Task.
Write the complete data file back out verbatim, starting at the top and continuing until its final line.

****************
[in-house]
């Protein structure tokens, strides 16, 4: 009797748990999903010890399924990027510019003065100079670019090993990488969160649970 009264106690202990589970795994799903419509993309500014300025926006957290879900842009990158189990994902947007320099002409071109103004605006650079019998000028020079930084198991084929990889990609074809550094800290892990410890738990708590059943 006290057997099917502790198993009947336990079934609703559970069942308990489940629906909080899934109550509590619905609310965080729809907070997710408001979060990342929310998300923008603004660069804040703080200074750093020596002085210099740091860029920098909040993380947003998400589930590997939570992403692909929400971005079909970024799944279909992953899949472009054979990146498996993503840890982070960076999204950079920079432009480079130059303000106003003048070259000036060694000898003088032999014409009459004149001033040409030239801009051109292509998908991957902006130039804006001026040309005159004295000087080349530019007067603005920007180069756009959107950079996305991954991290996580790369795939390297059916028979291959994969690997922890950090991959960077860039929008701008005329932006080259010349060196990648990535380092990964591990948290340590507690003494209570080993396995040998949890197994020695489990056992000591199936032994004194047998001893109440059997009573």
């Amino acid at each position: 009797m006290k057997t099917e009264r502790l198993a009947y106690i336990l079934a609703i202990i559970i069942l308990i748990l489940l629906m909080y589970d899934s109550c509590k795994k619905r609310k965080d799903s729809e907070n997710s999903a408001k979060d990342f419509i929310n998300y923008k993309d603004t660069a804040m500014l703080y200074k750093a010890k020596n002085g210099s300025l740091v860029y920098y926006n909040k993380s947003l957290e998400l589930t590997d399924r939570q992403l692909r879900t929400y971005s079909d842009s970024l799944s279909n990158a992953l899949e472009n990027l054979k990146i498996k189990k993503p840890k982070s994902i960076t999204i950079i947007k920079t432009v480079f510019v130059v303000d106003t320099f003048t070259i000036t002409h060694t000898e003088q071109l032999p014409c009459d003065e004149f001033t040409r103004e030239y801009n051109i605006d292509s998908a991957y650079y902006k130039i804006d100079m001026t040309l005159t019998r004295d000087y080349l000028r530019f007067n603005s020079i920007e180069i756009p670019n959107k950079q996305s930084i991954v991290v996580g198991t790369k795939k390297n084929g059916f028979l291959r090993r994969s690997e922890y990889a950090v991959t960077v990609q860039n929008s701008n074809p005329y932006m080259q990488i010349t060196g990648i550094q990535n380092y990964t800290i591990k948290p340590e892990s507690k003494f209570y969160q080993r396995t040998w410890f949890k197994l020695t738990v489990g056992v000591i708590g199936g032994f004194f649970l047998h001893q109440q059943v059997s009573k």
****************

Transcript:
[in-house]
């Protein structure tokens, strides 16, 4: 009797748990999903010890399924990027510019003065100079670019090993990488969160649970 009264106690202990589970795994799903419509993309500014300025926006957290879900842009990158189990994902947007320099002409071109103004605006650079019998000028020079930084198991084929990889990609074809550094800290892990410890738990708590059943 006290057997099917502790198993009947336990079934609703559970069942308990489940629906909080899934109550509590619905609310965080729809907070997710408001979060990342929310998300923008603004660069804040703080200074750093020596002085210099740091860029920098909040993380947003998400589930590997939570992403692909929400971005079909970024799944279909992953899949472009054979990146498996993503840890982070960076999204950079920079432009480079130059303000106003003048070259000036060694000898003088032999014409009459004149001033040409030239801009051109292509998908991957902006130039804006001026040309005159004295000087080349530019007067603005920007180069756009959107950079996305991954991290996580790369795939390297059916028979291959994969690997922890950090991959960077860039929008701008005329932006080259010349060196990648990535380092990964591990948290340590507690003494209570080993396995040998949890197994020695489990056992000591199936032994004194047998001893109440059997009573």
């Amino acid at each position: 009797m006290k057997t099917e009264r502790l198993a009947y106690i336990l079934a609703i202990i559970i069942l308990i748990l489940l629906m909080y589970d899934s109550c509590k795994k619905r609310k965080d799903s729809e907070n997710s999903a408001k979060d990342f419509i929310n998300y923008k993309d603004t660069a804040m500014l703080y200074k750093a010890k020596n002085g210099s300025l740091v860029y920098y926006n909040k993380s947003l957290e998400l589930t590997d399924r939570q992403l692909r879900t929400y971005s079909d842009s970024l799944s279909n990158a992953l899949e472009n990027l054979k990146i498996k189990k993503p840890k982070s994902i960076t999204i950079i947007k920079t432009v480079f510019v130059v303000d106003t320099f003048t070259i000036t002409h060694t000898e003088q071109l032999p014409c009459d003065e004149f001033t040409r103004e030239y801009n051109i605006d292509s998908a991957y650079y902006k130039i804006d100079m001026t040309l005159t019998r004295d000087y080349l000028r530019f007067n603005s020079i920007e180069i756009p670019n959107k950079q996305s930084i991954v991290v996580g198991t790369k795939k390297n084929g059916f028979l291959r090993r994969s690997e922890y990889a950090v991959t960077v990609q860039n929008s701008n074809p005329y932006m080259q990488i010349t060196g990648i550094q990535n380092y990964t800290i591990k948290p340590e892990s507690k003494f209570y969160q080993r396995t040998w410890f949890k197994l020695t738990v489990g056992v000591i708590g199936g032994f004194f649970l047998h001893q109440q059943v059997s009573k």